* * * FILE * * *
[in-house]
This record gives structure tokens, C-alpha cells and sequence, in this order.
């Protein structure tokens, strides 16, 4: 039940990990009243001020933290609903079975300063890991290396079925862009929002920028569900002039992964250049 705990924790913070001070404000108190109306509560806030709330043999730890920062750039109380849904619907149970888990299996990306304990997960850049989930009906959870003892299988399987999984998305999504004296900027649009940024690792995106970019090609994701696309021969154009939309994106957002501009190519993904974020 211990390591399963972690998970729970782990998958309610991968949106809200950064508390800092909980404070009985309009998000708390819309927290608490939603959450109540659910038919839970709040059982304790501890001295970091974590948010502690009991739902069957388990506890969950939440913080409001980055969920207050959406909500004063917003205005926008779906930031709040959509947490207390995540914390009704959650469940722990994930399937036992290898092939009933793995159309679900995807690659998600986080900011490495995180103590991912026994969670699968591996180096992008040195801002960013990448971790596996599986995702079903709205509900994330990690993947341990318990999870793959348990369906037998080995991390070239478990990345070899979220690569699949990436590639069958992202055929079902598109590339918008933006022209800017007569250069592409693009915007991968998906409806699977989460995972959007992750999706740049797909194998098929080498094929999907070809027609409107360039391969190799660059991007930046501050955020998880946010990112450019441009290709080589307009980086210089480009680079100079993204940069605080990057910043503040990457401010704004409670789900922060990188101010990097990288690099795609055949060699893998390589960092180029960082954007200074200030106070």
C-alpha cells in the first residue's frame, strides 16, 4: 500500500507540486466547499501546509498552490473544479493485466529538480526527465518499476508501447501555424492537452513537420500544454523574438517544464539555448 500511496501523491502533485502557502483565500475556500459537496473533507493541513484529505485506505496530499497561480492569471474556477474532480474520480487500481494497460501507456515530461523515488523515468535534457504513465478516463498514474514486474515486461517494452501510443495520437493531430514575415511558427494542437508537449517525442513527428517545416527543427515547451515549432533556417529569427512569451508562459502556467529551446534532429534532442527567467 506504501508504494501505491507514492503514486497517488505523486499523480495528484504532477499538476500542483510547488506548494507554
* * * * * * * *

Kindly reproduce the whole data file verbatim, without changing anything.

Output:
[in-house]
This record gives structure tokens, C-alpha cells and sequence, in this order.
């Protein structure tokens, strides 16, 4: 039940990990009243001020933290609903079975300063890991290396079925862009929002920028569900002039992964250049 705990924790913070001070404000108190109306509560806030709330043999730890920062750039109380849904619907149970888990299996990306304990997960850049989930009906959870003892299988399987999984998305999504004296900027649009940024690792995106970019090609994701696309021969154009939309994106957002501009190519993904974020 211990390591399963972690998970729970782990998958309610991968949106809200950064508390800092909980404070009985309009998000708390819309927290608490939603959450109540659910038919839970709040059982304790501890001295970091974590948010502690009991739902069957388990506890969950939440913080409001980055969920207050959406909500004063917003205005926008779906930031709040959509947490207390995540914390009704959650469940722990994930399937036992290898092939009933793995159309679900995807690659998600986080900011490495995180103590991912026994969670699968591996180096992008040195801002960013990448971790596996599986995702079903709205509900994330990690993947341990318990999870793959348990369906037998080995991390070239478990990345070899979220690569699949990436590639069958992202055929079902598109590339918008933006022209800017007569250069592409693009915007991968998906409806699977989460995972959007992750999706740049797909194998098929080498094929999907070809027609409107360039391969190799660059991007930046501050955020998880946010990112450019441009290709080589307009980086210089480009680079100079993204940069605080990057910043503040990457401010704004409670789900922060990188101010990097990288690099795609055949060699893998390589960092180029960082954007200074200030106070």
C-alpha cells in the first residue's frame, strides 16, 4: 500500500507540486466547499501546509498552490473544479493485466529538480526527465518499476508501447501555424492537452513537420500544454523574438517544464539555448 500511496501523491502533485502557502483565500475556500459537496473533507493541513484529505485506505496530499497561480492569471474556477474532480474520480487500481494497460501507456515530461523515488523515468535534457504513465478516463498514474514486474515486461517494452501510443495520437493531430514575415511558427494542437508537449517525442513527428517545416527543427515547451515549432533556417529569427512569451508562459502556467529551446534532429534532442527567467 506504501508504494501505491507514492503514486497517488505523486499523480495528484504532477499538476500542483510547488506548494507554